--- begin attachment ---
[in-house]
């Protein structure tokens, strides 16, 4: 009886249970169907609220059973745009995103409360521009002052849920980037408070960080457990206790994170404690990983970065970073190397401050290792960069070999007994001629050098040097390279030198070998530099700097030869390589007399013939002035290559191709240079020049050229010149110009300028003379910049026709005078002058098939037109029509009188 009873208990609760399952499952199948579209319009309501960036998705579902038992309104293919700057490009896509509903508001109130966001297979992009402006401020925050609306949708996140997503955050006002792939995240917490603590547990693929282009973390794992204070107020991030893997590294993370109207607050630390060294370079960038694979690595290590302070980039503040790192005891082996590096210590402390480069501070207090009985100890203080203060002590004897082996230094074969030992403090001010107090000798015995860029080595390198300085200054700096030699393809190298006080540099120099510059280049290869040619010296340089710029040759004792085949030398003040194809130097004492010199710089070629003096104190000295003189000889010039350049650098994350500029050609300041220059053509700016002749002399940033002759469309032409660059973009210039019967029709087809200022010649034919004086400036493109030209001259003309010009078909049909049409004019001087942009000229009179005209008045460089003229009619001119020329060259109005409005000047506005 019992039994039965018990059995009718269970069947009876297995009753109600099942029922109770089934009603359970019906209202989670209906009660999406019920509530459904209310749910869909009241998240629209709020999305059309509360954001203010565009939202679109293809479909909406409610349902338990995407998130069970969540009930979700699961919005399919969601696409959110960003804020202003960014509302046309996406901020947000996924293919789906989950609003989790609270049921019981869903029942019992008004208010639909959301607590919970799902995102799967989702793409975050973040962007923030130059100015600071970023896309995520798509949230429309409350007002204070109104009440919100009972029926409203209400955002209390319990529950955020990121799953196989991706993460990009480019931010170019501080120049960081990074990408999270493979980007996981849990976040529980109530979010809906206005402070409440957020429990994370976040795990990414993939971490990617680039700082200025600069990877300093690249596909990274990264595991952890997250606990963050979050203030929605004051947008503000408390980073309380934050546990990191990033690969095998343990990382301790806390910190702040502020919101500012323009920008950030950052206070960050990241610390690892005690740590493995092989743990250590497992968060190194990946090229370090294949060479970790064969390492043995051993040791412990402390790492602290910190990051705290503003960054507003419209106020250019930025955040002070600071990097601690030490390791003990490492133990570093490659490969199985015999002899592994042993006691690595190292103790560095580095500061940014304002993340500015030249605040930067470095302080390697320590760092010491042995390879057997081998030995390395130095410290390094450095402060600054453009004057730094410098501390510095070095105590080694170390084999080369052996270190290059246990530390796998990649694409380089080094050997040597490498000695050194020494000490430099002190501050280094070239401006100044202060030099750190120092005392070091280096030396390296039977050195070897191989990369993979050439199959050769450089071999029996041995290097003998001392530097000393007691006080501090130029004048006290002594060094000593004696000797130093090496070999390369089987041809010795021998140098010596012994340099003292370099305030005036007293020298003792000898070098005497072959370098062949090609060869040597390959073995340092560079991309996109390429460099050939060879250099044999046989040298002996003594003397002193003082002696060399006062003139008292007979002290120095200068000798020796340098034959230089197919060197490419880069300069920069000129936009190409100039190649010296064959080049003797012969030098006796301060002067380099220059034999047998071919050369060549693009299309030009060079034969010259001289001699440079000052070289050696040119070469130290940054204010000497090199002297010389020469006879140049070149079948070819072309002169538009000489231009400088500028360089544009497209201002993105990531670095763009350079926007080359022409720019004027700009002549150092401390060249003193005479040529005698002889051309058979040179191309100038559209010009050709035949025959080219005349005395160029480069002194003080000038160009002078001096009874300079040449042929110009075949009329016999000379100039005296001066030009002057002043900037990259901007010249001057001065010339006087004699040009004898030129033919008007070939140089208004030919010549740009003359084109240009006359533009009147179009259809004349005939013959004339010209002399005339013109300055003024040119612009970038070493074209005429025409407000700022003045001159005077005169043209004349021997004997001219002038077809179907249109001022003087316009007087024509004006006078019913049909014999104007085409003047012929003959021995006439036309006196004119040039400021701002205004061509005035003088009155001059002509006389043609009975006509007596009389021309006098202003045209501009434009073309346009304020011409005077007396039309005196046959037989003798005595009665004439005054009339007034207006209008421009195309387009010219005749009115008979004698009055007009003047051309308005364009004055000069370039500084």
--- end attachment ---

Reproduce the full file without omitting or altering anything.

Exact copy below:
[in-house]
């Protein structure tokens, strides 16, 4: 009886249970169907609220059973745009995103409360521009002052849920980037408070960080457990206790994170404690990983970065970073190397401050290792960069070999007994001629050098040097390279030198070998530099700097030869390589007399013939002035290559191709240079020049050229010149110009300028003379910049026709005078002058098939037109029509009188 009873208990609760399952499952199948579209319009309501960036998705579902038992309104293919700057490009896509509903508001109130966001297979992009402006401020925050609306949708996140997503955050006002792939995240917490603590547990693929282009973390794992204070107020991030893997590294993370109207607050630390060294370079960038694979690595290590302070980039503040790192005891082996590096210590402390480069501070207090009985100890203080203060002590004897082996230094074969030992403090001010107090000798015995860029080595390198300085200054700096030699393809190298006080540099120099510059280049290869040619010296340089710029040759004792085949030398003040194809130097004492010199710089070629003096104190000295003189000889010039350049650098994350500029050609300041220059053509700016002749002399940033002759469309032409660059973009210039019967029709087809200022010649034919004086400036493109030209001259003309010009078909049909049409004019001087942009000229009179005209008045460089003229009619001119020329060259109005409005000047506005 019992039994039965018990059995009718269970069947009876297995009753109600099942029922109770089934009603359970019906209202989670209906009660999406019920509530459904209310749910869909009241998240629209709020999305059309509360954001203010565009939202679109293809479909909406409610349902338990995407998130069970969540009930979700699961919005399919969601696409959110960003804020202003960014509302046309996406901020947000996924293919789906989950609003989790609270049921019981869903029942019992008004208010639909959301607590919970799902995102799967989702793409975050973040962007923030130059100015600071970023896309995520798509949230429309409350007002204070109104009440919100009972029926409203209400955002209390319990529950955020990121799953196989991706993460990009480019931010170019501080120049960081990074990408999270493979980007996981849990976040529980109530979010809906206005402070409440957020429990994370976040795990990414993939971490990617680039700082200025600069990877300093690249596909990274990264595991952890997250606990963050979050203030929605004051947008503000408390980073309380934050546990990191990033690969095998343990990382301790806390910190702040502020919101500012323009920008950030950052206070960050990241610390690892005690740590493995092989743990250590497992968060190194990946090229370090294949060479970790064969390492043995051993040791412990402390790492602290910190990051705290503003960054507003419209106020250019930025955040002070600071990097601690030490390791003990490492133990570093490659490969199985015999002899592994042993006691690595190292103790560095580095500061940014304002993340500015030249605040930067470095302080390697320590760092010491042995390879057997081998030995390395130095410290390094450095402060600054453009004057730094410098501390510095070095105590080694170390084999080369052996270190290059246990530390796998990649694409380089080094050997040597490498000695050194020494000490430099002190501050280094070239401006100044202060030099750190120092005392070091280096030396390296039977050195070897191989990369993979050439199959050769450089071999029996041995290097003998001392530097000393007691006080501090130029004048006290002594060094000593004696000797130093090496070999390369089987041809010795021998140098010596012994340099003292370099305030005036007293020298003792000898070098005497072959370098062949090609060869040597390959073995340092560079991309996109390429460099050939060879250099044999046989040298002996003594003397002193003082002696060399006062003139008292007979002290120095200068000798020796340098034959230089197919060197490419880069300069920069000129936009190409100039190649010296064959080049003797012969030098006796301060002067380099220059034999047998071919050369060549693009299309030009060079034969010259001289001699440079000052070289050696040119070469130290940054204010000497090199002297010389020469006879140049070149079948070819072309002169538009000489231009400088500028360089544009497209201002993105990531670095763009350079926007080359022409720019004027700009002549150092401390060249003193005479040529005698002889051309058979040179191309100038559209010009050709035949025959080219005349005395160029480069002194003080000038160009002078001096009874300079040449042929110009075949009329016999000379100039005296001066030009002057002043900037990259901007010249001057001065010339006087004699040009004898030129033919008007070939140089208004030919010549740009003359084109240009006359533009009147179009259809004349005939013959004339010209002399005339013109300055003024040119612009970038070493074209005429025409407000700022003045001159005077005169043209004349021997004997001219002038077809179907249109001022003087316009007087024509004006006078019913049909014999104007085409003047012929003959021995006439036309006196004119040039400021701002205004061509005035003088009155001059002509006389043609009975006509007596009389021309006098202003045209501009434009073309346009304020011409005077007396039309005196046959037989003798005595009665004439005054009339007034207006209008421009195309387009010219005749009115008979004698009055007009003047051309308005364009004055000069370039500084």